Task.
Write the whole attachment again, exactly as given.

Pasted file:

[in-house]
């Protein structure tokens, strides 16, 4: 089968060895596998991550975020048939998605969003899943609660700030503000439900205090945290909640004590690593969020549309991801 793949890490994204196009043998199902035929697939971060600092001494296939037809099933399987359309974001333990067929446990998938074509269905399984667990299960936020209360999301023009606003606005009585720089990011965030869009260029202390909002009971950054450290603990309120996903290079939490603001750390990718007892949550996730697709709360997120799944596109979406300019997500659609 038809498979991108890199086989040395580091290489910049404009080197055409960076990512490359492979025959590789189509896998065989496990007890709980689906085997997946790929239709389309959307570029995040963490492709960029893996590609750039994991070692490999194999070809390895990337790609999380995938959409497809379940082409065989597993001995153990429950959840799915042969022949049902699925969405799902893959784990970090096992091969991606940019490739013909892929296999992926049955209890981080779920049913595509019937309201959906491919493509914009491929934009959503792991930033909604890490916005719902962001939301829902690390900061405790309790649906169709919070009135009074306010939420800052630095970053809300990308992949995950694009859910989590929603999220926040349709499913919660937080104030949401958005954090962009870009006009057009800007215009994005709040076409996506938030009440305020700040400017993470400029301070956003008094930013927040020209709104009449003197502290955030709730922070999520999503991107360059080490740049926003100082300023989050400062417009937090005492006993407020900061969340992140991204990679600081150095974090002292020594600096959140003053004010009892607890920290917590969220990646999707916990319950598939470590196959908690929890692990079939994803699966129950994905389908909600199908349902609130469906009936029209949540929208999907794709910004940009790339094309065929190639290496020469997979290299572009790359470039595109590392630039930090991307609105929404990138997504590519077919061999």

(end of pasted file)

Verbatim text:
[in-house]
């Protein structure tokens, strides 16, 4: 089968060895596998991550975020048939998605969003899943609660700030503000439900205090945290909640004590690593969020549309991801 793949890490994204196009043998199902035929697939971060600092001494296939037809099933399987359309974001333990067929446990998938074509269905399984667990299960936020209360999301023009606003606005009585720089990011965030869009260029202390909002009971950054450290603990309120996903290079939490603001750390990718007892949550996730697709709360997120799944596109979406300019997500659609 038809498979991108890199086989040395580091290489910049404009080197055409960076990512490359492979025959590789189509896998065989496990007890709980689906085997997946790929239709389309959307570029995040963490492709960029893996590609750039994991070692490999194999070809390895990337790609999380995938959409497809379940082409065989597993001995153990429950959840799915042969022949049902699925969405799902893959784990970090096992091969991606940019490739013909892929296999992926049955209890981080779920049913595509019937309201959906491919493509914009491929934009959503792991930033909604890490916005719902962001939301829902690390900061405790309790649906169709919070009135009074306010939420800052630095970053809300990308992949995950694009859910989590929603999220926040349709499913919660937080104030949401958005954090962009870009006009057009800007215009994005709040076409996506938030009440305020700040400017993470400029301070956003008094930013927040020209709104009449003197502290955030709730922070999520999503991107360059080490740049926003100082300023989050400062417009937090005492006993407020900061969340992140991204990679600081150095974090002292020594600096959140003053004010009892607890920290917590969220990646999707916990319950598939470590196959908690929890692990079939994803699966129950994905389908909600199908349902609130469906009936029209949540929208999907794709910004940009790339094309065929190639290496020469997979290299572009790359470039595109590392630039930090991307609105929404990138997504590519077919061999």